Contact follow-up has been a major challenge, for which a solution has been increasing epidemic intelligence through event-based and indicator-based surveillance. Health officials currently working with the Pan American Health Organization (PAHO) on the implementation of Go.Data as a complement for their surveillance system. Another challenge has been that there are different epidemic transmission phases in Mexico, to which officials responded by implementing special indicators for every state. In addition, Mexico experienced a shortage of field epidemiology personnel, so through the FETP, they are working to train more.

Costa Rica Field Epidemiology Training Program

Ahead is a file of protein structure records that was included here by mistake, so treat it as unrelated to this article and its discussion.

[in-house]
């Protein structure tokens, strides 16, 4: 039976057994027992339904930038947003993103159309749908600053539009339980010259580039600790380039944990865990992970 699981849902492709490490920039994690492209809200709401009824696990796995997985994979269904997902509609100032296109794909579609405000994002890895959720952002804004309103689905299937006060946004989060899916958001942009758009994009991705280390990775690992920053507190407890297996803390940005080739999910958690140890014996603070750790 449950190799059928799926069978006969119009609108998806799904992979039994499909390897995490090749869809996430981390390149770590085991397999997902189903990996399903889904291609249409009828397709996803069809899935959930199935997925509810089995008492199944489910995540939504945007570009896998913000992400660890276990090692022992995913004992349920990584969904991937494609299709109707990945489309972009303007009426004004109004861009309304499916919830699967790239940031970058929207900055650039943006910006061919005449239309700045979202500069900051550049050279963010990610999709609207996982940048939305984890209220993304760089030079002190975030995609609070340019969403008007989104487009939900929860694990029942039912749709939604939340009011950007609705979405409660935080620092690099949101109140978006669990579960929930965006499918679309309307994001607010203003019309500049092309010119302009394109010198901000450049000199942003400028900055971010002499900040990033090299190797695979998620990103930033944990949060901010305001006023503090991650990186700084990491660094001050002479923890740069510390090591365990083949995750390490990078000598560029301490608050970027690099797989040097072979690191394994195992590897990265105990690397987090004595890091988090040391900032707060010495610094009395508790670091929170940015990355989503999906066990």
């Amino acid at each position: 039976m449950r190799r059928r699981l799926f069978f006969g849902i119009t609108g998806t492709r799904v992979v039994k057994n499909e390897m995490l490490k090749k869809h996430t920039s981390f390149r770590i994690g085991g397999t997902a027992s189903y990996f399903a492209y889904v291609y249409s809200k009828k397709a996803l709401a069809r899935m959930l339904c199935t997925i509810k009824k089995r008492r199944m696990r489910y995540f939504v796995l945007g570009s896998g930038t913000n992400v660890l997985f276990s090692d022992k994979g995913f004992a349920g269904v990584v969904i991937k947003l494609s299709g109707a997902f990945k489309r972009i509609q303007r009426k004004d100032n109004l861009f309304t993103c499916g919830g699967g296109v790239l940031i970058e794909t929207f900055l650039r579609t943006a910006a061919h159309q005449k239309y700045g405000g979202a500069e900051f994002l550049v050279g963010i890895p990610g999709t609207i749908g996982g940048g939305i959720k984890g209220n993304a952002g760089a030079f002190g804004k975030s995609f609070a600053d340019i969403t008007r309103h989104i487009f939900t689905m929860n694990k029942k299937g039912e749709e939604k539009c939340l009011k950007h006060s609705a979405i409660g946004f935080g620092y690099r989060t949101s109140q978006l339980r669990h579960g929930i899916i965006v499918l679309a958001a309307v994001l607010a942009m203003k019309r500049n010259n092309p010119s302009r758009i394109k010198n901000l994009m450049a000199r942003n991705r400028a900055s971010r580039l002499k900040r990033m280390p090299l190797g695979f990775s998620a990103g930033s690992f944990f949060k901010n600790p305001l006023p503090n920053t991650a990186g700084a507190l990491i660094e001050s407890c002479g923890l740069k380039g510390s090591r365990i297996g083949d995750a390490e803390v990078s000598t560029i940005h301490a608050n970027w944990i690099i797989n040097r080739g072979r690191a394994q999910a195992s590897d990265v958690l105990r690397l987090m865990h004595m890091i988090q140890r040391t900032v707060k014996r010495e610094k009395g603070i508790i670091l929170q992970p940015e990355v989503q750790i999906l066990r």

From March 6 to September 13, Costa Rica had 56,422 cases of COVID-19 and 583 deaths. When a suspected case is detected, as established in the national protocol, the person is assessed at the place of detection. If the person meets the case definition, the FETP coordinates with the Costa Rican Ministry of Health to issue a health order for home quarantine after taking a sample. Field epidemiology staff conduct telephone surveys of the case and his or her contacts for the clinic. A team of residents follows up with cases and contacts to identify the severity of the disease and, if needed, transfer them to hospitals.